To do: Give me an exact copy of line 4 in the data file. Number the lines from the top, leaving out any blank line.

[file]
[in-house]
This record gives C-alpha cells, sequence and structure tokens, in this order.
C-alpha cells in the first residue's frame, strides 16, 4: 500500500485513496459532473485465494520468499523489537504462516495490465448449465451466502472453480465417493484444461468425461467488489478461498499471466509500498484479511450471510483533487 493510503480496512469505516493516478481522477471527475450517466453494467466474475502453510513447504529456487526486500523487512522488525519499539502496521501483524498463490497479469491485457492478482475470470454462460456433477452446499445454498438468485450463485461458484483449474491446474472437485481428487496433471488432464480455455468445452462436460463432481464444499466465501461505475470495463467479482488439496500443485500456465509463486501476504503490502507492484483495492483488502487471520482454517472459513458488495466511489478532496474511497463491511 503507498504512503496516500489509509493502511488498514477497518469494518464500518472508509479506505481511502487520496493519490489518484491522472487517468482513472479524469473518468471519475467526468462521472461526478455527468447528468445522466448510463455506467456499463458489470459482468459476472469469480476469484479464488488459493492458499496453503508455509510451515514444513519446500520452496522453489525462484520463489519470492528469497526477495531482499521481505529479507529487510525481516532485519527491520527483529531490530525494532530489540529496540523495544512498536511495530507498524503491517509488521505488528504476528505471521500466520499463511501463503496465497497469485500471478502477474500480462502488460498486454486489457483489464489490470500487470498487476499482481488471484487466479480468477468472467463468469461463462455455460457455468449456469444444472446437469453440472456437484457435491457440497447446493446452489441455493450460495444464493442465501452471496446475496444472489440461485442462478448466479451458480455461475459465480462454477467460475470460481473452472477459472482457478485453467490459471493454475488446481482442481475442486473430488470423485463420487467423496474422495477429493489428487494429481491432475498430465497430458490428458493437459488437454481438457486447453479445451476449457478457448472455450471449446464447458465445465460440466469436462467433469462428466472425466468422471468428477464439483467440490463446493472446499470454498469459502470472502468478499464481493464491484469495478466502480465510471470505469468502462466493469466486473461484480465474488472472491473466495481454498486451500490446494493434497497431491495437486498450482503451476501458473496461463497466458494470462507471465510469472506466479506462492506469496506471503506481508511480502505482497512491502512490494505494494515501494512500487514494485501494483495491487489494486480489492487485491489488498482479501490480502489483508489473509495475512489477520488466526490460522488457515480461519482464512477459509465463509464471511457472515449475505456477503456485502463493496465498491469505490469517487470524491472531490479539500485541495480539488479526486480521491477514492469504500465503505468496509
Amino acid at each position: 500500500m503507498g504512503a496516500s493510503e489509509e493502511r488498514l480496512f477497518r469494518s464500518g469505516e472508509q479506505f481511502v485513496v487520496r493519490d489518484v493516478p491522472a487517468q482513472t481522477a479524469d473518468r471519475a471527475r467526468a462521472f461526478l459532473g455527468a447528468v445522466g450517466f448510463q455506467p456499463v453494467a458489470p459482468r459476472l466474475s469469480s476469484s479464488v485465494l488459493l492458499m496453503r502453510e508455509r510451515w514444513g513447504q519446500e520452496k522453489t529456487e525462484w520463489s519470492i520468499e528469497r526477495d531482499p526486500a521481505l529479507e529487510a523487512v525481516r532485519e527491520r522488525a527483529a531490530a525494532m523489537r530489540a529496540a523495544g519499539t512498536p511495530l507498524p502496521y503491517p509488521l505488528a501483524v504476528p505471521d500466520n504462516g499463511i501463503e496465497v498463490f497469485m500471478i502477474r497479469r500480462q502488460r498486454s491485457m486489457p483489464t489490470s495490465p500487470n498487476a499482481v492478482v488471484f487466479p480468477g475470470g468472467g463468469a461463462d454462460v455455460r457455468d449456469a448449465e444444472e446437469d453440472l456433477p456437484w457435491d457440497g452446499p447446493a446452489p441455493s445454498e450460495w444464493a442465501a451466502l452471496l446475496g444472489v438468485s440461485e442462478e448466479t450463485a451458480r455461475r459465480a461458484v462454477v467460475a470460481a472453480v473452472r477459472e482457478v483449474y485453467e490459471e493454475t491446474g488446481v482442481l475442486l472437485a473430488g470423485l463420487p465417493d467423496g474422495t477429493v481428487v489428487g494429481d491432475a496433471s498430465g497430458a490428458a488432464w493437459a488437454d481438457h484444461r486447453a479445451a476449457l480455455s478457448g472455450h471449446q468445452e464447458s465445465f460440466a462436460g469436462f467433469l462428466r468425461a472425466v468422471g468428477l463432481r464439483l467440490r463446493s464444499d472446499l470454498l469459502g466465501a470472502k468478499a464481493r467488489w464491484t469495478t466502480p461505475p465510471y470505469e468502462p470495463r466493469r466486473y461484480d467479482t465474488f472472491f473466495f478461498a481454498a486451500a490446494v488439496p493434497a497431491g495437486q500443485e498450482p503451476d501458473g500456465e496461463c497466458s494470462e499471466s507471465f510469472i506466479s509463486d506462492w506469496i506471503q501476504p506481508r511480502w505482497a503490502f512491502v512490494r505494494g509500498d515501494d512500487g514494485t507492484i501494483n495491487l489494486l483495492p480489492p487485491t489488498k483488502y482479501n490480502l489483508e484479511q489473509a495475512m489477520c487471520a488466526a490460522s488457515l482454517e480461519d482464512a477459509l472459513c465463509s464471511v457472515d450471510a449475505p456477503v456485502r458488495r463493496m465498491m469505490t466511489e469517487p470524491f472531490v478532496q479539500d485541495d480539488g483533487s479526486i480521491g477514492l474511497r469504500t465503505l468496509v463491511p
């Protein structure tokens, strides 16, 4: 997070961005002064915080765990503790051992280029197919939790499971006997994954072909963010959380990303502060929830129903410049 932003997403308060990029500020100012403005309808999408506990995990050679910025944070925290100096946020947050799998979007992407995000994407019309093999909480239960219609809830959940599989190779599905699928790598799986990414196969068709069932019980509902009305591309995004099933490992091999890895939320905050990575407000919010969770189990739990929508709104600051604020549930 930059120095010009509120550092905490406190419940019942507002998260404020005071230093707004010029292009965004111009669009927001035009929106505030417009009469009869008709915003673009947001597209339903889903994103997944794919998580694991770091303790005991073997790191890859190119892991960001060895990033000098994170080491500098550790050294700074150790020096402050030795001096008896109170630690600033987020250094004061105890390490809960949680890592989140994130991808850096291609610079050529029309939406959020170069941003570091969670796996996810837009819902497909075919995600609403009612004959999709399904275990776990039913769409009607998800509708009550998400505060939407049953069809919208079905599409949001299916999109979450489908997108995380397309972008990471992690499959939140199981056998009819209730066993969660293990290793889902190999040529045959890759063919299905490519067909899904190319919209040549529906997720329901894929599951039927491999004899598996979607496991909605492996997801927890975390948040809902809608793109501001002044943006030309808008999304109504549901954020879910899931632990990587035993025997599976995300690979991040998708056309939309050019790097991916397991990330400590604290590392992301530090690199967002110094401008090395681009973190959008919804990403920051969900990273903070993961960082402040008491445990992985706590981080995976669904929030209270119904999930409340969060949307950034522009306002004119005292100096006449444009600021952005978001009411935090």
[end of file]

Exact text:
Amino acid at each position: 500500500m503507498g504512503a496516500s493510503e489509509e493502511r488498514l480496512f477497518r469494518s464500518g469505516e472508509q479506505f481511502v485513496v487520496r493519490d489518484v493516478p491522472a487517468q482513472t481522477a479524469d473518468r471519475a471527475r467526468a462521472f461526478l459532473g455527468a447528468v445522466g450517466f448510463q455506467p456499463v453494467a458489470p459482468r459476472l466474475s469469480s476469484s479464488v485465494l488459493l492458499m496453503r502453510e508455509r510451515w514444513g513447504q519446500e520452496k522453489t529456487e525462484w520463489s519470492i520468499e528469497r526477495d531482499p526486500a521481505l529479507e529487510a523487512v525481516r532485519e527491520r522488525a527483529a531490530a525494532m523489537r530489540a529496540a523495544g519499539t512498536p511495530l507498524p502496521y503491517p509488521l505488528a501483524v504476528p505471521d500466520n504462516g499463511i501463503e496465497v498463490f497469485m500471478i502477474r497479469r500480462q502488460r498486454s491485457m486489457p483489464t489490470s495490465p500487470n498487476a499482481v492478482v488471484f487466479p480468477g475470470g468472467g463468469a461463462d454462460v455455460r457455468d449456469a448449465e444444472e446437469d453440472l456433477p456437484w457435491d457440497g452446499p447446493a446452489p441455493s445454498e450460495w444464493a442465501a451466502l452471496l446475496g444472489v438468485s440461485e442462478e448466479t450463485a451458480r455461475r459465480a461458484v462454477v467460475a470460481a472453480v473452472r477459472e482457478v483449474y485453467e490459471e493454475t491446474g488446481v482442481l475442486l472437485a473430488g470423485l463420487p465417493d467423496g474422495t477429493v481428487v489428487g494429481d491432475a496433471s498430465g497430458a490428458a488432464w493437459a488437454d481438457h484444461r486447453a479445451a476449457l480455455s478457448g472455450h471449446q468445452e464447458s465445465f460440466a462436460g469436462f467433469l462428466r468425461a472425466v468422471g468428477l463432481r464439483l467440490r463446493s464444499d472446499l470454498l469459502g466465501a470472502k468478499a464481493r467488489w464491484t469495478t466502480p461505475p465510471y470505469e468502462p470495463r466493469r466486473y461484480d467479482t465474488f472472491f473466495f478461498a481454498a486451500a490446494v488439496p493434497a497431491g495437486q500443485e498450482p503451476d501458473g500456465e496461463c497466458s494470462e499471466s507471465f510469472i506466479s509463486d506462492w506469496i506471503q501476504p506481508r511480502w505482497a503490502f512491502v512490494r505494494g509500498d515501494d512500487g514494485t507492484i501494483n495491487l489494486l483495492p480489492p487485491t489488498k483488502y482479501n490480502l489483508e484479511q489473509a495475512m489477520c487471520a488466526a490460522s488457515l482454517e480461519d482464512a477459509l472459513c465463509s464471511v457472515d450471510a449475505p456477503v456485502r458488495r463493496m465498491m469505490t466511489e469517487p470524491f472531490v478532496q479539500d485541495d480539488g483533487s479526486i480521491g477514492l474511497r469504500t465503505l468496509v463491511p